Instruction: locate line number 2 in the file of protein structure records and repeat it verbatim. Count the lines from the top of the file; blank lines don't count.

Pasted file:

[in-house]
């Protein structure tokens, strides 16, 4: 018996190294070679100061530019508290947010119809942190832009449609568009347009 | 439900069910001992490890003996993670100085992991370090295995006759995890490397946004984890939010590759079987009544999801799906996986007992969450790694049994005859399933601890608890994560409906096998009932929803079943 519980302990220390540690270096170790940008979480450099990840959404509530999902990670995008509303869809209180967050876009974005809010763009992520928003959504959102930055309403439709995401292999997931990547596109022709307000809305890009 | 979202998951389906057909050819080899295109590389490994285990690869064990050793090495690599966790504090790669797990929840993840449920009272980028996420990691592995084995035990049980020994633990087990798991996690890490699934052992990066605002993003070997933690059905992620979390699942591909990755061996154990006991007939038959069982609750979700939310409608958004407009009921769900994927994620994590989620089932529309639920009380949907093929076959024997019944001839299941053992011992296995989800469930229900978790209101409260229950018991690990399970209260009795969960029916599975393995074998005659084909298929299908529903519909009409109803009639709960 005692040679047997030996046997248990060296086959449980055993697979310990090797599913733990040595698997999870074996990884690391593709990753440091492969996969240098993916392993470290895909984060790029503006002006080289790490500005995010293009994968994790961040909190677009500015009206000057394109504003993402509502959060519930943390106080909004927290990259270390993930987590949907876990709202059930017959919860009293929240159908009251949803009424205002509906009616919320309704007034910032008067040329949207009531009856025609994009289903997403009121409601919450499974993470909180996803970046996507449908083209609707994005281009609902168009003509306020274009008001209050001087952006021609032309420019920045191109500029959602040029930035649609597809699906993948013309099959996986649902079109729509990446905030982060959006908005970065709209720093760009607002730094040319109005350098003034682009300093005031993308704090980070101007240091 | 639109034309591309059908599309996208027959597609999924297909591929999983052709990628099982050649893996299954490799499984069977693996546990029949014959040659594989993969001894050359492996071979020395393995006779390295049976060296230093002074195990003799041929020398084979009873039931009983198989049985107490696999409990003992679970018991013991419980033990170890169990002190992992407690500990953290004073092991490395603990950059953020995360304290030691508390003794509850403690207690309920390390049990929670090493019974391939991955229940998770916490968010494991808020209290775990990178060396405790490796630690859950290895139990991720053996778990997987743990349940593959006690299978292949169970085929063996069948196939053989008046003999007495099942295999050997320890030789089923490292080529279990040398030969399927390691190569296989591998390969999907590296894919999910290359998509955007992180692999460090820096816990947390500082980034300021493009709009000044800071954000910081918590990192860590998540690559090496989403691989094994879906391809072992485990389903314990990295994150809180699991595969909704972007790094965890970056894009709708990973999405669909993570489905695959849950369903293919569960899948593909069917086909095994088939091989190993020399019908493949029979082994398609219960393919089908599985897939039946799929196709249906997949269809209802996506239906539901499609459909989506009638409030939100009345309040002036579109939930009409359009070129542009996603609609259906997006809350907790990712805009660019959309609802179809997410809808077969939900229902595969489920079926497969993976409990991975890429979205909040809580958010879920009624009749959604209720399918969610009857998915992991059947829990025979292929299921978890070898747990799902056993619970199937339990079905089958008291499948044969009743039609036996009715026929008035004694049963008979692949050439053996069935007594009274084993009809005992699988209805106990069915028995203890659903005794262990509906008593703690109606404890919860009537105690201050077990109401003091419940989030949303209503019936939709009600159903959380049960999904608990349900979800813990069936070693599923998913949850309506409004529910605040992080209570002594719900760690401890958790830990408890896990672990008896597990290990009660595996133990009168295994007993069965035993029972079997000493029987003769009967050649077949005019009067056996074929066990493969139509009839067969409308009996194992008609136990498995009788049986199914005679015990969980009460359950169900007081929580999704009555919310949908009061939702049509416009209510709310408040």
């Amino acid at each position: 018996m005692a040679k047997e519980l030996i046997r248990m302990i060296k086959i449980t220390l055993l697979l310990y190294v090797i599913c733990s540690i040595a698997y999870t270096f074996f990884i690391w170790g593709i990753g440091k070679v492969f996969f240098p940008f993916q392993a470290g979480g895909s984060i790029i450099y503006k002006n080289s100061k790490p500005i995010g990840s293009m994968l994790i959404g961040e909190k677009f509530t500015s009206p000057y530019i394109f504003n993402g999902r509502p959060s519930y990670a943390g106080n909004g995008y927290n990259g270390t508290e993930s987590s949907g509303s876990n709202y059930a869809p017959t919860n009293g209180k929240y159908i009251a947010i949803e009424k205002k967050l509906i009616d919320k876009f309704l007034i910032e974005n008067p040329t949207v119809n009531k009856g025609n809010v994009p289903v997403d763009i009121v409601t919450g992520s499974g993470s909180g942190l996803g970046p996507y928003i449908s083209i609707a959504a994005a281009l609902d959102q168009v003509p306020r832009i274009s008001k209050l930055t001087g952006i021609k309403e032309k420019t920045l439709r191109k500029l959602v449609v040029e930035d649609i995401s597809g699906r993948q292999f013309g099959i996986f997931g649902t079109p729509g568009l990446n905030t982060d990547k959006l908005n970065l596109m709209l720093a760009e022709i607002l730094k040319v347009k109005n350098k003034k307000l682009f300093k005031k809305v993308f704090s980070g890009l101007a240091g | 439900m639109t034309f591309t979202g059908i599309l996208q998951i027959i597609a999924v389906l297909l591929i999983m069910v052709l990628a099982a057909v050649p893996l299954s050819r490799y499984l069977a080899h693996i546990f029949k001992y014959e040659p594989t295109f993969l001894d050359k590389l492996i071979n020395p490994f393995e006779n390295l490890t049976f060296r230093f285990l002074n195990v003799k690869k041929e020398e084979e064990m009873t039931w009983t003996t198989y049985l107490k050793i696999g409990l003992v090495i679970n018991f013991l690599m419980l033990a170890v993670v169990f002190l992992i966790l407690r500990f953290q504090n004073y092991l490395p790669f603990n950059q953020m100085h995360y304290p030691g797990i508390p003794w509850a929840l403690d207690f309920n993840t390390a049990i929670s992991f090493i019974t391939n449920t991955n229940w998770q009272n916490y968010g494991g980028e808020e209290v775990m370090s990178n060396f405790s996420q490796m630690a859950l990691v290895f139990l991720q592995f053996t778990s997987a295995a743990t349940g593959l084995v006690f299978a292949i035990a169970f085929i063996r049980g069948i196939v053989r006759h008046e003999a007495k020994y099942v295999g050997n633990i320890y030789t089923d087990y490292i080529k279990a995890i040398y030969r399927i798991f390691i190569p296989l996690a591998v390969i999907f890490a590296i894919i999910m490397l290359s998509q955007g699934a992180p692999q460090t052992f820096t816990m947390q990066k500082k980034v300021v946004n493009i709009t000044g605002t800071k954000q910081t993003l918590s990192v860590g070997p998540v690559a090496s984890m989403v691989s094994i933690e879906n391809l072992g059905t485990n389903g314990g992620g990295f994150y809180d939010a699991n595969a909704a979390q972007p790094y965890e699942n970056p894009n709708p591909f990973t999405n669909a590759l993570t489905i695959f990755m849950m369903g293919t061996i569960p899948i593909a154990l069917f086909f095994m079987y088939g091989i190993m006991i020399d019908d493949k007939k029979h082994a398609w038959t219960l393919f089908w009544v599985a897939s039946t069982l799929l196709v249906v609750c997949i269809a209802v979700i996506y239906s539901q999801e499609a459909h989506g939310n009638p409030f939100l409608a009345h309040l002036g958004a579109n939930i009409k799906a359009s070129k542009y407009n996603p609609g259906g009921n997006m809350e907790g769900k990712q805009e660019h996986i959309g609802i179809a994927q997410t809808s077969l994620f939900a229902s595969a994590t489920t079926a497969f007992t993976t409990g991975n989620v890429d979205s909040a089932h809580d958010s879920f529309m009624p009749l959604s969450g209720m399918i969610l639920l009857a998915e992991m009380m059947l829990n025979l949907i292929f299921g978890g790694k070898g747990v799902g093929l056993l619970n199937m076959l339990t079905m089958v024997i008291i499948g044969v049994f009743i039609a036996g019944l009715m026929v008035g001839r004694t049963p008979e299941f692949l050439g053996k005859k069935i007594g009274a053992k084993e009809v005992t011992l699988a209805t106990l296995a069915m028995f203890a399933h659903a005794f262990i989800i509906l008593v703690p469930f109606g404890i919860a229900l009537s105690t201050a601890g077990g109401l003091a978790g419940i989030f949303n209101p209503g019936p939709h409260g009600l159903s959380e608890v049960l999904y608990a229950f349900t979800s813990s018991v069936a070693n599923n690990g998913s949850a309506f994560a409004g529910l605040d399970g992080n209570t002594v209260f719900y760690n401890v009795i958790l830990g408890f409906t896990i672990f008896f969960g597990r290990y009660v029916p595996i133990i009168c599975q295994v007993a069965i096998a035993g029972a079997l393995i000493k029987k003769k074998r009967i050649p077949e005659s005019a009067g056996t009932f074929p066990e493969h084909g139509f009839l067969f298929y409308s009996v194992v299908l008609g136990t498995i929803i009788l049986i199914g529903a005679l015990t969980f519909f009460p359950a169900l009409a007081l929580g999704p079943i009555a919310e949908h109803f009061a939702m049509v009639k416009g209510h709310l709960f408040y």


């Protein structure tokens, strides 16, 4: 018996190294070679100061530019508290947010119809942190832009449609568009347009 | 439900069910001992490890003996993670100085992991370090295995006759995890490397946004984890939010590759079987009544999801799906996986007992969450790694049994005859399933601890608890994560409906096998009932929803079943 519980302990220390540690270096170790940008979480450099990840959404509530999902990670995008509303869809209180967050876009974005809010763009992520928003959504959102930055309403439709995401292999997931990547596109022709307000809305890009 | 979202998951389906057909050819080899295109590389490994285990690869064990050793090495690599966790504090790669797990929840993840449920009272980028996420990691592995084995035990049980020994633990087990798991996690890490699934052992990066605002993003070997933690059905992620979390699942591909990755061996154990006991007939038959069982609750979700939310409608958004407009009921769900994927994620994590989620089932529309639920009380949907093929076959024997019944001839299941053992011992296995989800469930229900978790209101409260229950018991690990399970209260009795969960029916599975393995074998005659084909298929299908529903519909009409109803009639709960 005692040679047997030996046997248990060296086959449980055993697979310990090797599913733990040595698997999870074996990884690391593709990753440091492969996969240098993916392993470290895909984060790029503006002006080289790490500005995010293009994968994790961040909190677009500015009206000057394109504003993402509502959060519930943390106080909004927290990259270390993930987590949907876990709202059930017959919860009293929240159908009251949803009424205002509906009616919320309704007034910032008067040329949207009531009856025609994009289903997403009121409601919450499974993470909180996803970046996507449908083209609707994005281009609902168009003509306020274009008001209050001087952006021609032309420019920045191109500029959602040029930035649609597809699906993948013309099959996986649902079109729509990446905030982060959006908005970065709209720093760009607002730094040319109005350098003034682009300093005031993308704090980070101007240091 | 639109034309591309059908599309996208027959597609999924297909591929999983052709990628099982050649893996299954490799499984069977693996546990029949014959040659594989993969001894050359492996071979020395393995006779390295049976060296230093002074195990003799041929020398084979009873039931009983198989049985107490696999409990003992679970018991013991419980033990170890169990002190992992407690500990953290004073092991490395603990950059953020995360304290030691508390003794509850403690207690309920390390049990929670090493019974391939991955229940998770916490968010494991808020209290775990990178060396405790490796630690859950290895139990991720053996778990997987743990349940593959006690299978292949169970085929063996069948196939053989008046003999007495099942295999050997320890030789089923490292080529279990040398030969399927390691190569296989591998390969999907590296894919999910290359998509955007992180692999460090820096816990947390500082980034300021493009709009000044800071954000910081918590990192860590998540690559090496989403691989094994879906391809072992485990389903314990990295994150809180699991595969909704972007790094965890970056894009709708990973999405669909993570489905695959849950369903293919569960899948593909069917086909095994088939091989190993020399019908493949029979082994398609219960393919089908599985897939039946799929196709249906997949269809209802996506239906539901499609459909989506009638409030939100009345309040002036579109939930009409359009070129542009996603609609259906997006809350907790990712805009660019959309609802179809997410809808077969939900229902595969489920079926497969993976409990991975890429979205909040809580958010879920009624009749959604209720399918969610009857998915992991059947829990025979292929299921978890070898747990799902056993619970199937339990079905089958008291499948044969009743039609036996009715026929008035004694049963008979692949050439053996069935007594009274084993009809005992699988209805106990069915028995203890659903005794262990509906008593703690109606404890919860009537105690201050077990109401003091419940989030949303209503019936939709009600159903959380049960999904608990349900979800813990069936070693599923998913949850309506409004529910605040992080209570002594719900760690401890958790830990408890896990672990008896597990290990009660595996133990009168295994007993069965035993029972079997000493029987003769009967050649077949005019009067056996074929066990493969139509009839067969409308009996194992008609136990498995009788049986199914005679015990969980009460359950169900007081929580999704009555919310949908009061939702049509416009209510709310408040």